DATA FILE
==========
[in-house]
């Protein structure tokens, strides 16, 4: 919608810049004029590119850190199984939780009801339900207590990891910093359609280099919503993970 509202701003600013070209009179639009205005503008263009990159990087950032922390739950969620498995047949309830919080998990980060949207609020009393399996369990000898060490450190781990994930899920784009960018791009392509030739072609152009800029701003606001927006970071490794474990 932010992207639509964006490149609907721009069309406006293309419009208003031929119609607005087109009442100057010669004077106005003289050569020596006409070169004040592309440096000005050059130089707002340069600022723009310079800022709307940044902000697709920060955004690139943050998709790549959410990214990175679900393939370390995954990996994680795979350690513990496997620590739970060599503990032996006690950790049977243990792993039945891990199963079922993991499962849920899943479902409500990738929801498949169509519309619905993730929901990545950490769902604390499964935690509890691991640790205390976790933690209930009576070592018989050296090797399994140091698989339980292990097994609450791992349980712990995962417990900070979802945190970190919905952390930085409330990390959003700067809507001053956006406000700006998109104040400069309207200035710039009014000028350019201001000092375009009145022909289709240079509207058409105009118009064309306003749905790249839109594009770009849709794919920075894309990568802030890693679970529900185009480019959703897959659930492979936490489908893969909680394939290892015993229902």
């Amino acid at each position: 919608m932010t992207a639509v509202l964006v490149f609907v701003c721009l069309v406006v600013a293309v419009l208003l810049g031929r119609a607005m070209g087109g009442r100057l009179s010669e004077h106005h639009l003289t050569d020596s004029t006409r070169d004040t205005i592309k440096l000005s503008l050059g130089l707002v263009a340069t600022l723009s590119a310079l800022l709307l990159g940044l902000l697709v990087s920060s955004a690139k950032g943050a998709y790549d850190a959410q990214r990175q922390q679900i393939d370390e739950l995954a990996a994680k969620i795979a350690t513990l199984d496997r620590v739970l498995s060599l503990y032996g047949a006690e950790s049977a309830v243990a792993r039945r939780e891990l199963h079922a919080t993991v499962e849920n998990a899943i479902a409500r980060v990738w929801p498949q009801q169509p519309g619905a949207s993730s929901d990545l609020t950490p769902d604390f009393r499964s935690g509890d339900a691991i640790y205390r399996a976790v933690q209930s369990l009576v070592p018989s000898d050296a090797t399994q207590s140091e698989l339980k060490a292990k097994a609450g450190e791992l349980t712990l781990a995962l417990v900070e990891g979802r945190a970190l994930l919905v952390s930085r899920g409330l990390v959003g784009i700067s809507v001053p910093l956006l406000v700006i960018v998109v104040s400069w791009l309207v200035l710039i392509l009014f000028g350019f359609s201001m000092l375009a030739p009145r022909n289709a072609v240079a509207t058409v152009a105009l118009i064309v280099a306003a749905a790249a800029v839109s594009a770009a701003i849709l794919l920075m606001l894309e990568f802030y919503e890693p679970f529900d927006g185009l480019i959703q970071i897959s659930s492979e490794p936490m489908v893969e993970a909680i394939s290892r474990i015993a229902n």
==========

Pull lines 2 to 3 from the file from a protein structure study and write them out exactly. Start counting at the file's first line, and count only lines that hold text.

């Protein structure tokens, strides 16, 4: 919608810049004029590119850190199984939780009801339900207590990891910093359609280099919503993970 509202701003600013070209009179639009205005503008263009990159990087950032922390739950969620498995047949309830919080998990980060949207609020009393399996369990000898060490450190781990994930899920784009960018791009392509030739072609152009800029701003606001927006970071490794474990 932010992207639509964006490149609907721009069309406006293309419009208003031929119609607005087109009442100057010669004077106005003289050569020596006409070169004040592309440096000005050059130089707002340069600022723009310079800022709307940044902000697709920060955004690139943050998709790549959410990214990175679900393939370390995954990996994680795979350690513990496997620590739970060599503990032996006690950790049977243990792993039945891990199963079922993991499962849920899943479902409500990738929801498949169509519309619905993730929901990545950490769902604390499964935690509890691991640790205390976790933690209930009576070592018989050296090797399994140091698989339980292990097994609450791992349980712990995962417990900070979802945190970190919905952390930085409330990390959003700067809507001053956006406000700006998109104040400069309207200035710039009014000028350019201001000092375009009145022909289709240079509207058409105009118009064309306003749905790249839109594009770009849709794919920075894309990568802030890693679970529900185009480019959703897959659930492979936490489908893969909680394939290892015993229902």
């Amino acid at each position: 919608m932010t992207a639509v509202l964006v490149f609907v701003c721009l069309v406006v600013a293309v419009l208003l810049g031929r119609a607005m070209g087109g009442r100057l009179s010669e004077h106005h639009l003289t050569d020596s004029t006409r070169d004040t205005i592309k440096l000005s503008l050059g130089l707002v263009a340069t600022l723009s590119a310079l800022l709307l990159g940044l902000l697709v990087s920060s955004a690139k950032g943050a998709y790549d850190a959410q990214r990175q922390q679900i393939d370390e739950l995954a990996a994680k969620i795979a350690t513990l199984d496997r620590v739970l498995s060599l503990y032996g047949a006690e950790s049977a309830v243990a792993r039945r939780e891990l199963h079922a919080t993991v499962e849920n998990a899943i479902a409500r980060v990738w929801p498949q009801q169509p519309g619905a949207s993730s929901d990545l609020t950490p769902d604390f009393r499964s935690g509890d339900a691991i640790y205390r399996a976790v933690q209930s369990l009576v070592p018989s000898d050296a090797t399994q207590s140091e698989l339980k060490a292990k097994a609450g450190e791992l349980t712990l781990a995962l417990v900070e990891g979802r945190a970190l994930l919905v952390s930085r899920g409330l990390v959003g784009i700067s809507v001053p910093l956006l406000v700006i960018v998109v104040s400069w791009l309207v200035l710039i392509l009014f000028g350019f359609s201001m000092l375009a030739p009145r022909n289709a072609v240079a509207t058409v152009a105009l118009i064309v280099a306003a749905a790249a800029v839109s594009a770009a701003i849709l794919l920075m606001l894309e990568f802030y919503e890693p679970f529900d927006g185009l480019i959703q970071i897959s659930s492979e490794p936490m489908v893969e993970a909680i394939s290892r474990i015993a229902n």